A few years earlier, Ronald Dore (1976) described the explosion of formal education in Third World countries, mainly due to the role of credentials in regulating entry into modern sector jobs. The enormous expansion of the education system is a response to parent and student pressures, but is highly wasteful when there are insufficient relevant jobs for graduates. In late-developing countries, Dore found wide use of educational certificates for occupational selection, massive inflation in qualifications and emphasis on examinations at the expense of genuine learning. With higher education today treated like a business with a large "export market" (Third World students attending First World universities), Dore’s critique seems just as relevant as it was a quarter of a century ago.

Whereas deschoolers such as Ivan Illich (1971) received considerable public attention in the 1970s, critics such as Collins and Dore have been largely ignored. While there has long been soul-searching within academia, for example over social irrelevance, declining standards, commercialism and managerialism, it seldom focusses on credentials. Therefore it is worthwhile looking at two recent books that zero in on this issue.

Wilfred Cude is a Canadian literary scholar who, as a result of his own unpleasant experiences while trying to obtain a PhD, turned his critical gaze on the degree. In 1987 he self-published The Ph.D. Trap and, after updating and adding new material, found a commercial publisher for The Ph.D. Trap Revisited, twice the size of the original (Cude, 2001). What exactly is the "trap" to which Cude refers? For prospective PhD students, it is an incredibly long journey with no guarantee of arrival. For US science PhD students in 1995, the average elapsed time from beginning (after the previous degree) to end was 8.4 years, while for humanities the average was an astounding 12.0 years. Years enrolled and elapsed time for completed doctorates have both been steadily increasing in the past several decades. Cude wants to warn potential students that embarking on a PhD course may not be the best way to get ahead, especially as many drop out along the way. Doctoral study is hazardous intellectually as well, encouraging a narrow conformity through the dissertation topic as well as acquiescence to supervisory demands and whims. This is useful training in conformity. Why then should the PhD be the entry requirement for undertaking innovative research and for teaching undergraduates?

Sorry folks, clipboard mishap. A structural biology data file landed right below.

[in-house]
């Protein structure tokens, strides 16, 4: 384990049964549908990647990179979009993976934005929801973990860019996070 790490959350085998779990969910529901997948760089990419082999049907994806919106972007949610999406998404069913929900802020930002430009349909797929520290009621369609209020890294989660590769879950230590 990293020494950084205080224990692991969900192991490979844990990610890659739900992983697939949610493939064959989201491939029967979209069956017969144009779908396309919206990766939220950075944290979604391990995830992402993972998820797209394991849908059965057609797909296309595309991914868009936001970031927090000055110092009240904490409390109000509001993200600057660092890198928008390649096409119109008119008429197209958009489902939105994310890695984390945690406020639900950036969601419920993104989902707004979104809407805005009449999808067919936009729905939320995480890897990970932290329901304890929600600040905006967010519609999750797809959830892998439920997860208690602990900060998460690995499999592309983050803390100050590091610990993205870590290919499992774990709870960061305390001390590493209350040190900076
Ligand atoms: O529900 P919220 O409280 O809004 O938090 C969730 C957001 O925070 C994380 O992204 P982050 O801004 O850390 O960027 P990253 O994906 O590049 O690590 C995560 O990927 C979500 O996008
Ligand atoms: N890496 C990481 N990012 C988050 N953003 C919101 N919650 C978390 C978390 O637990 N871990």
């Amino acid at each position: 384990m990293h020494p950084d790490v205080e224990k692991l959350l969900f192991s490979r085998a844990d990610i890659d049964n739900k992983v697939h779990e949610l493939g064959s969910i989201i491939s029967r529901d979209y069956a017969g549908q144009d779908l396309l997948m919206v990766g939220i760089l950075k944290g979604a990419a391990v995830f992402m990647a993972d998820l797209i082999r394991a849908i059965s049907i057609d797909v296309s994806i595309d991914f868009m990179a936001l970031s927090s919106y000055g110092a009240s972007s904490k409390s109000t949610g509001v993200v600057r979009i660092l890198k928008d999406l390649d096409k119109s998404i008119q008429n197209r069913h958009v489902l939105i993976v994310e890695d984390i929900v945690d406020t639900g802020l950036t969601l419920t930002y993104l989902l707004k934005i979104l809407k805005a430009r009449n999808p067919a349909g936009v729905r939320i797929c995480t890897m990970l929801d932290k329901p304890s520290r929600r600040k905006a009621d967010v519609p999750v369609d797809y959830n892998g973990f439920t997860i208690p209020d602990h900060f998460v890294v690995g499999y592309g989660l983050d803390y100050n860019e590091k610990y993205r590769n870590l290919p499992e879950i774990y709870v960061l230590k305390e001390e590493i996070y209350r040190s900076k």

The PhD, for Cude, is also a trap for society as a whole, given that enormous social resources are devoted to training PhD students, with dubious returns. He argues for validation of alternative career paths, such as second master’s degrees and teaching internships.

The Ph.D. Trap Revisited ranges much more widely than its title would suggest. Cude examines the history of universities, early criticisms of the doctorate and methodological conflicts within disciplines. He tells the sad stories of research students who tried to challenge the way they were treated and offers a few success stories of scholars whose work was recognised and who obtained good academic jobs despite their lack of a doctorate.